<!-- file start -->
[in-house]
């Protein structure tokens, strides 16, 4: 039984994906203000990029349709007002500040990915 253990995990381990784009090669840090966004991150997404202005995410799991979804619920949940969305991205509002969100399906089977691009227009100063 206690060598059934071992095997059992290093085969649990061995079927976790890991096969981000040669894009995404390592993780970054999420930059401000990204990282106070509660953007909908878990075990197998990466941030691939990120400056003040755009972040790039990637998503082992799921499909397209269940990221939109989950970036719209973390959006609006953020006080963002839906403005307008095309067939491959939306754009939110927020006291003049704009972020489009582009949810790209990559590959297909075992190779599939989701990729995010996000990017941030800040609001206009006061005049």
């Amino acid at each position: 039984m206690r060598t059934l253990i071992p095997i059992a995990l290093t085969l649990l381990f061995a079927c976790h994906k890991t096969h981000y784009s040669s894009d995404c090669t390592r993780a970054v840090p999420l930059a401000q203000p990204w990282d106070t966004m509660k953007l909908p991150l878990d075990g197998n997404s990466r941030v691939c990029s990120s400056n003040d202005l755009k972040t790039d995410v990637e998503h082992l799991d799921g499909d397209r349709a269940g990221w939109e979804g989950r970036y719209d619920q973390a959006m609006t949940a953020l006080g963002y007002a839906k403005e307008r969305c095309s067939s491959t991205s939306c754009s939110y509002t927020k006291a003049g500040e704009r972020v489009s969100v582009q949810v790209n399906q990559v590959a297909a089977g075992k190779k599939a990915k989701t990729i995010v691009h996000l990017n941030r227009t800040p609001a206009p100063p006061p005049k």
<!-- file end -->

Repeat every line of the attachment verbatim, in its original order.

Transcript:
[in-house]
């Protein structure tokens, strides 16, 4: 039984994906203000990029349709007002500040990915 253990995990381990784009090669840090966004991150997404202005995410799991979804619920949940969305991205509002969100399906089977691009227009100063 206690060598059934071992095997059992290093085969649990061995079927976790890991096969981000040669894009995404390592993780970054999420930059401000990204990282106070509660953007909908878990075990197998990466941030691939990120400056003040755009972040790039990637998503082992799921499909397209269940990221939109989950970036719209973390959006609006953020006080963002839906403005307008095309067939491959939306754009939110927020006291003049704009972020489009582009949810790209990559590959297909075992190779599939989701990729995010996000990017941030800040609001206009006061005049």
């Amino acid at each position: 039984m206690r060598t059934l253990i071992p095997i059992a995990l290093t085969l649990l381990f061995a079927c976790h994906k890991t096969h981000y784009s040669s894009d995404c090669t390592r993780a970054v840090p999420l930059a401000q203000p990204w990282d106070t966004m509660k953007l909908p991150l878990d075990g197998n997404s990466r941030v691939c990029s990120s400056n003040d202005l755009k972040t790039d995410v990637e998503h082992l799991d799921g499909d397209r349709a269940g990221w939109e979804g989950r970036y719209d619920q973390a959006m609006t949940a953020l006080g963002y007002a839906k403005e307008r969305c095309s067939s491959t991205s939306c754009s939110y509002t927020k006291a003049g500040e704009r972020v489009s969100v582009q949810v790209n399906q990559v590959a297909a089977g075992k190779k599939a990915k989701t990729i995010v691009h996000l990017n941030r227009t800040p609001a206009p100063p006061p005049k």